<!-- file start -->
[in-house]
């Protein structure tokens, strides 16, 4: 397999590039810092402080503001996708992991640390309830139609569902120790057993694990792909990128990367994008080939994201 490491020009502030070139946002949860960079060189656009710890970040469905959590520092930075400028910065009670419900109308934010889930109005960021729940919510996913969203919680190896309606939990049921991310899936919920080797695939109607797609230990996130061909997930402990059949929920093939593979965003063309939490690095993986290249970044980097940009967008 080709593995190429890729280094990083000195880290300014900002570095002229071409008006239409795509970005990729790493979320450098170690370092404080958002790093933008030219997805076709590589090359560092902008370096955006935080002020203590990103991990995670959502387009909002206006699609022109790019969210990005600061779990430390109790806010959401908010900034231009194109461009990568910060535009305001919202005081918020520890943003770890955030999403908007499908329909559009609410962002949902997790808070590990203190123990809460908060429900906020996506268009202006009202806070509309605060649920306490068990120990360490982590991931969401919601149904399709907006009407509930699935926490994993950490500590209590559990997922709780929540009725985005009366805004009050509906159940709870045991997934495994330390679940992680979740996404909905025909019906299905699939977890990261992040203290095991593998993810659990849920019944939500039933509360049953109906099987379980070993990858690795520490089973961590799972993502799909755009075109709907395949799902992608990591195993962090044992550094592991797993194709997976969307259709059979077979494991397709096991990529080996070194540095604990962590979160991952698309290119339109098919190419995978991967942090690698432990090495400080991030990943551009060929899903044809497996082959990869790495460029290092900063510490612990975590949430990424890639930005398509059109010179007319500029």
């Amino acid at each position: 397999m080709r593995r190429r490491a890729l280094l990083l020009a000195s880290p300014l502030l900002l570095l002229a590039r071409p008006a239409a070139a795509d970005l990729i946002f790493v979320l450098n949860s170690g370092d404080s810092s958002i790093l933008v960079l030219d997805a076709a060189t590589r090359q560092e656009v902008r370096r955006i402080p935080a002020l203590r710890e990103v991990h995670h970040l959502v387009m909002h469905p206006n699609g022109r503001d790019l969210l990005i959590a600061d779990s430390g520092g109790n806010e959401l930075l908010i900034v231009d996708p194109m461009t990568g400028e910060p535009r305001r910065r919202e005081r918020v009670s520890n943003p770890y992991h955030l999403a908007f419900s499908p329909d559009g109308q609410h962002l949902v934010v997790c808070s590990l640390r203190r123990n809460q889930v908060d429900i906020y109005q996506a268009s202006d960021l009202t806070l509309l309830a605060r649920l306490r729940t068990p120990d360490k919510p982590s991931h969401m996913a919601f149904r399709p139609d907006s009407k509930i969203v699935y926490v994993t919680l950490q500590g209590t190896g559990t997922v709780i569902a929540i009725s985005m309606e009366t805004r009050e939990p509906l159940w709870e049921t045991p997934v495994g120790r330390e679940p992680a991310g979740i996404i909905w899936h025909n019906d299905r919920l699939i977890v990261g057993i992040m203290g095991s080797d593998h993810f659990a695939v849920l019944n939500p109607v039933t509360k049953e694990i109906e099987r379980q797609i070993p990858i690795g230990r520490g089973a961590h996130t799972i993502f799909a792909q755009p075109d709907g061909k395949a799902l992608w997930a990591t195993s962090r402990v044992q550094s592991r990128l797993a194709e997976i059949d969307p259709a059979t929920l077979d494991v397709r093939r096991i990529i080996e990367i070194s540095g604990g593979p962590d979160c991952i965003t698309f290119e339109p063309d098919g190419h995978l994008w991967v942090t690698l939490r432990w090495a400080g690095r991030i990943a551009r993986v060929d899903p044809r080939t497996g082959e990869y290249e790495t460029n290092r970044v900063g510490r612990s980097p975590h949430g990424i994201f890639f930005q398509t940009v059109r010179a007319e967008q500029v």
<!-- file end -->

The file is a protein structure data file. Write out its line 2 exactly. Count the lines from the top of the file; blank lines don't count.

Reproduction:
């Protein structure tokens, strides 16, 4: 397999590039810092402080503001996708992991640390309830139609569902120790057993694990792909990128990367994008080939994201 490491020009502030070139946002949860960079060189656009710890970040469905959590520092930075400028910065009670419900109308934010889930109005960021729940919510996913969203919680190896309606939990049921991310899936919920080797695939109607797609230990996130061909997930402990059949929920093939593979965003063309939490690095993986290249970044980097940009967008 080709593995190429890729280094990083000195880290300014900002570095002229071409008006239409795509970005990729790493979320450098170690370092404080958002790093933008030219997805076709590589090359560092902008370096955006935080002020203590990103991990995670959502387009909002206006699609022109790019969210990005600061779990430390109790806010959401908010900034231009194109461009990568910060535009305001919202005081918020520890943003770890955030999403908007499908329909559009609410962002949902997790808070590990203190123990809460908060429900906020996506268009202006009202806070509309605060649920306490068990120990360490982590991931969401919601149904399709907006009407509930699935926490994993950490500590209590559990997922709780929540009725985005009366805004009050509906159940709870045991997934495994330390679940992680979740996404909905025909019906299905699939977890990261992040203290095991593998993810659990849920019944939500039933509360049953109906099987379980070993990858690795520490089973961590799972993502799909755009075109709907395949799902992608990591195993962090044992550094592991797993194709997976969307259709059979077979494991397709096991990529080996070194540095604990962590979160991952698309290119339109098919190419995978991967942090690698432990090495400080991030990943551009060929899903044809497996082959990869790495460029290092900063510490612990975590949430990424890639930005398509059109010179007319500029």